The reason moss grows at the north side of the trees in the *Northern* hemisphere is that the Sun is south during the day and the sunshine hits the tree from that direction, while moss does not like the sun. So, the correct statement is that “moss grows on the north side of the trees, if the sun has a clear path to these trees during the day”. Needless to say, moss grows anywhere on a tree that is shaded. Urine is a very effective way to keep hydrated in an emergency and will keep you capable and alert for at least a couple of days more than you could go without(that is, by wasting it on the ground). This is not to be underestimated in real survival situations. In addition, the composition of the urine is much more complex than what stated. It contains quite a few minerals and vitamins, although the exact composition depends on what you eat.

  • Cris Wentz says:

    I’ve done some reading up on the Plymouth folks. These people were, by and large, farmers. Some were even ‘city’ folk. They learned to forage from the locals, but they really didnt have a clue what to look for..as for hunting, the common man just didnt hunt unless he worked for someone in authority or was a poacher. Seems unlikely that devout christians would have done much hunting. If you know what to look for and have the time and energy, you really can live off the land in most of our country. However, most dont. Or wouldnt eat what they found lol. Funny thing is, a lot of what we forage here actually came from Europe, asia, and africa some time after the plymouth colony was founded.

    • Jeremy Knauff says:

      “Seems unlikely that devout christians would have done much hunting”

      Um, why is that? You don’t think Christians eat meat? Is there something in the Bible you can point me to that says anything against hunting? I’m not sure where your logic is coming from.

      The fact is they they were hunters and farmers and experienced outdoors-men. And where does this “poacher” idea come from? Aside from the Indians, they were the only ones here—where did these “poaching” laws supposedly come from?

      • Cris Wentz says:

        We were referring to people from England by way of Holland, correct? Read up on poaching laws at that time. Common folk did not hunt. Christians would not have (likely) broken those laws to hunt. Poacher, in England, was a legal term. If you read the Plymouth colony annals, you’d see that these were fairly clueless folks about foraging, planting times in that clime, and hunting. They were civilized farmers, for the most part. Jeremy, these people brought their old rules and assumptions with them when they set up shop. The locals …aka ‘indians’…taught them the basics of survival here and they didnt get that right away! 2/3s of them died that first winter. Remember that. They came here during the last of the fat of the year and still mostly starved to death. They simply didnt know.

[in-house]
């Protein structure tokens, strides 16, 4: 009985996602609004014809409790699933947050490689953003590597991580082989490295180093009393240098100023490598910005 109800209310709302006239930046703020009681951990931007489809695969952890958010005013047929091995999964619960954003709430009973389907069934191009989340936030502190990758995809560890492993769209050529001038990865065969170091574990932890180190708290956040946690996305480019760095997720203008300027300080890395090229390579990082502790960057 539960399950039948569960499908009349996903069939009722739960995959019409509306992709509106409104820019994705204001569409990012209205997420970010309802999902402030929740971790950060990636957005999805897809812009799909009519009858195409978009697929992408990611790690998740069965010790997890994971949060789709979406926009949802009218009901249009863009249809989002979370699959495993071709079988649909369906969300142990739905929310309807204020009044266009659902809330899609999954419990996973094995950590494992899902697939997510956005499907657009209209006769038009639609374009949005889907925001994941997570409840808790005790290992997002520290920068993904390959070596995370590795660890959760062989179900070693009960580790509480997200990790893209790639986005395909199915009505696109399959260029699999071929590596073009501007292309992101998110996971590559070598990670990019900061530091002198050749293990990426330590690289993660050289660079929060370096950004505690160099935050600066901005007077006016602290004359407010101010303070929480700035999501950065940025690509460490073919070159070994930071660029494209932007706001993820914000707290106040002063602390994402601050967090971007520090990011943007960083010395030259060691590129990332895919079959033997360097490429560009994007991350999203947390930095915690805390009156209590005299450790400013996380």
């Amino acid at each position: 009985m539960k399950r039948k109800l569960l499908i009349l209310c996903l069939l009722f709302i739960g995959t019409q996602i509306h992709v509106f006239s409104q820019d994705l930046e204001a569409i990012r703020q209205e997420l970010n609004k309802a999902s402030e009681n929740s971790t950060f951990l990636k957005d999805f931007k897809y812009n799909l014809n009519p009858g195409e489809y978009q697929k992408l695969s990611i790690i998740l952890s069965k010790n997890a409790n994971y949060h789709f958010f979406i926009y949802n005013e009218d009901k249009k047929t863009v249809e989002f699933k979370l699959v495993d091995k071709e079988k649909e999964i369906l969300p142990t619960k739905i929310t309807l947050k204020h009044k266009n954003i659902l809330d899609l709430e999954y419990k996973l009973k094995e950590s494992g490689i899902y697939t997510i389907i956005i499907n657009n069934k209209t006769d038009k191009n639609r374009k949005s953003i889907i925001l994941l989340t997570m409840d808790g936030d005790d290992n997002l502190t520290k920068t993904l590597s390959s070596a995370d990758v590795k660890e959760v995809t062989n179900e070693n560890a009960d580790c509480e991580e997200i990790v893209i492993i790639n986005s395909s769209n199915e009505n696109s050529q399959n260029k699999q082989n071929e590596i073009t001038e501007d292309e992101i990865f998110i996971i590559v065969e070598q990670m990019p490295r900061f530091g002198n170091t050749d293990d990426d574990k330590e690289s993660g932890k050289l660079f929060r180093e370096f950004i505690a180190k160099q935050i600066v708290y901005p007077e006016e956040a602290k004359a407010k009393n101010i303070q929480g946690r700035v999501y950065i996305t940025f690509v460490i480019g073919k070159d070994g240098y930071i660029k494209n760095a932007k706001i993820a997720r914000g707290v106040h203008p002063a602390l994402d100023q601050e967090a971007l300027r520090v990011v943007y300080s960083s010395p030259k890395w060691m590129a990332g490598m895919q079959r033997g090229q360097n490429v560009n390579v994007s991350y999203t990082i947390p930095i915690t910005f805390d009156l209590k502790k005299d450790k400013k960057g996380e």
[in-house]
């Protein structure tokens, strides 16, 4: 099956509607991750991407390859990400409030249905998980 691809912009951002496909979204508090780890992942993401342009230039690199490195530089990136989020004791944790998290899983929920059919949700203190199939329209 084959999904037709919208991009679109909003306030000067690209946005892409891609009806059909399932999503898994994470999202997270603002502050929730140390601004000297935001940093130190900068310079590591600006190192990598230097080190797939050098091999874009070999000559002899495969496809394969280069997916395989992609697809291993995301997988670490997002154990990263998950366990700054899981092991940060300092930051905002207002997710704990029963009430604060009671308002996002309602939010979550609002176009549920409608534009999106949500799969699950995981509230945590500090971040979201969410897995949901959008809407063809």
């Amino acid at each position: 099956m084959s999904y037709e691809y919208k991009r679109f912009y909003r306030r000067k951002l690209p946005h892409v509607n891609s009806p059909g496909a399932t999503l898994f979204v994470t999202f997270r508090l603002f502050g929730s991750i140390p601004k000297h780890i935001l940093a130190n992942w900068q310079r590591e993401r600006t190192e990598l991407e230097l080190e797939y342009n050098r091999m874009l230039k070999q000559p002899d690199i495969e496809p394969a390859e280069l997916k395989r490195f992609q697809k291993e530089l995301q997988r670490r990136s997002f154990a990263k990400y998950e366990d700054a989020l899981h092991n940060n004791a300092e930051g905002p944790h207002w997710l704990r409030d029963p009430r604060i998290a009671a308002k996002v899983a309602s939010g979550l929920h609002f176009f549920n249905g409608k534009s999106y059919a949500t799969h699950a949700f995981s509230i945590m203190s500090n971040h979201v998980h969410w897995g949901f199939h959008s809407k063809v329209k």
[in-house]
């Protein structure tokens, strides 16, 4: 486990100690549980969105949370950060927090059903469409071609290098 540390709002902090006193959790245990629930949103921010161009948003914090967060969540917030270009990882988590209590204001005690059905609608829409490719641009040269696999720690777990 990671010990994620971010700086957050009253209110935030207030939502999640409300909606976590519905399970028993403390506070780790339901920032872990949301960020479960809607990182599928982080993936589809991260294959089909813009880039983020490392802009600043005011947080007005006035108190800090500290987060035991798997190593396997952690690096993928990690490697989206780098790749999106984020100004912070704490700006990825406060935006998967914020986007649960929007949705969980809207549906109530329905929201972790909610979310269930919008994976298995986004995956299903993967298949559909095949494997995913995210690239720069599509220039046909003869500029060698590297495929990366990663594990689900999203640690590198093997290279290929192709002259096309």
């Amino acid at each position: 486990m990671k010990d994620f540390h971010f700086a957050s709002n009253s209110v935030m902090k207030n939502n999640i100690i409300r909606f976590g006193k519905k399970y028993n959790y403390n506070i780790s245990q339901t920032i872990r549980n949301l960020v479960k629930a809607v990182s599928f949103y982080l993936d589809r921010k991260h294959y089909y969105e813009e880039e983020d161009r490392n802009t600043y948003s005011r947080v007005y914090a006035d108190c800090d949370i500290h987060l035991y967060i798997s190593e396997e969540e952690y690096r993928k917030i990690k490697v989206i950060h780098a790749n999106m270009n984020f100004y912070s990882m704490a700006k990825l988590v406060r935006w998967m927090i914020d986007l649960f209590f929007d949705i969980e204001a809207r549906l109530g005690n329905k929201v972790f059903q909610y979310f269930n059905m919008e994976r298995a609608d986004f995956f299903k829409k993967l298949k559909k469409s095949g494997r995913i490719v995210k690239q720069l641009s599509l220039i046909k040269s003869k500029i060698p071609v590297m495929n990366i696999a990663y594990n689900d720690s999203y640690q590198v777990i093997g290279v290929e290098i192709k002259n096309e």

• Cris Wentz says:

          Excuse me. Half died, not 2/3. Out of 102 adults, only 53 lived to celebrate that first Thanksgiving.

        • Jeremy Knauff says:

          No, they didn’t bring their old rules—that’s what they came here to get away from. “Poaching” laws in England were irrelevant in what later became America, so no, they would not have been breaking any laws, nor would they have been inclined not to hunt because of some law in the country they left.

          • Cris Wentz says:

            All I can say is, read the diaries. Its an astounding read, what they dared and how they adapted. Its been a while since I read any of it…I believe one is “of Plymouth Plantation” by william Bradford. Yep, as I look it up. Its available as an Ebook, apparently.

          • I think he is saying that since they most likely didn’t hunt before they came to America, they don’t have the skills required to be experienced hunters, as you said. For sure once they got to America they would hunt, gather, farm, etc to survive, but that doesn’t mean they were already skilled at the hunting part.

          • Jeremy Knauff says:

            The thing is, they did hunt, both there and here. All one has to do is read a few history books.

          • Paul says:

            There, in England, all the land was OWNED by somebody and everything on it belonged to the owner of the land and you couldn’t hunt on it without permission or you were a “poacher”. I believe most of what they hunted was birds, rabbits, fox, etc. I don’t think where was an abundance of large wild game to be had in England. I my memory serves me well, for I am quite old and was very young back then, the weapons they used to hunt with had a muzzle like a trumpet and were very inaccurate and America’s wood didn’t look like it does today. Did you know earthworms are Not native to America? I think it is being implied that they did not know how to hunt the game available in the surroundings they were in. I can picture them now walking through the woods in their black coats but stark white fluffy shirts probably yacking away not knowing to be quiet, with their swords dragging the ground clanking on every rock. Makes me think of the Monster Hunter shows where they go out hunting for monsters at night with flashlights blaring on their heads, running thru the woods, hollering back and forth, trying to “sneak up on whatever made that noise”. LOL All the months tehy spent on the boat getting here don’t you think it would have been reasonable they came to and agreement on a set of laws to live by before they got here? Since they were Christian they had the laws oft he Bible to start with. I’m sure none of them were hunting laws but there were laws to follow.